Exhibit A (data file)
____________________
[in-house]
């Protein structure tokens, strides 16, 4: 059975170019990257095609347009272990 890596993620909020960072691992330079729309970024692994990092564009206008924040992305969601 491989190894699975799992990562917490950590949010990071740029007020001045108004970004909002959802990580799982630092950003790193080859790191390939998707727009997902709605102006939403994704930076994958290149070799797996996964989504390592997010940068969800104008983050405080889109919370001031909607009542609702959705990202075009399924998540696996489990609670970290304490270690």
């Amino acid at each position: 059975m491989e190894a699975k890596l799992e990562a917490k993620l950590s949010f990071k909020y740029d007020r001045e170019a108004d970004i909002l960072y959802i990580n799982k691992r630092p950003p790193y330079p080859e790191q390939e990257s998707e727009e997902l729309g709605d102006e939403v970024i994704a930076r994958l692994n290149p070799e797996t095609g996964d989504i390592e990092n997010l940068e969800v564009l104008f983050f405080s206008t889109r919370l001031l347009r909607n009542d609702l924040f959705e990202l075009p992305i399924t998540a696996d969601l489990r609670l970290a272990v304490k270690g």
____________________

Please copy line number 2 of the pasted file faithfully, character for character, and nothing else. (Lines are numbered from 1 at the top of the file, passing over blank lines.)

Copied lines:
């Protein structure tokens, strides 16, 4: 059975170019990257095609347009272990 890596993620909020960072691992330079729309970024692994990092564009206008924040992305969601 491989190894699975799992990562917490950590949010990071740029007020001045108004970004909002959802990580799982630092950003790193080859790191390939998707727009997902709605102006939403994704930076994958290149070799797996996964989504390592997010940068969800104008983050405080889109919370001031909607009542609702959705990202075009399924998540696996489990609670970290304490270690």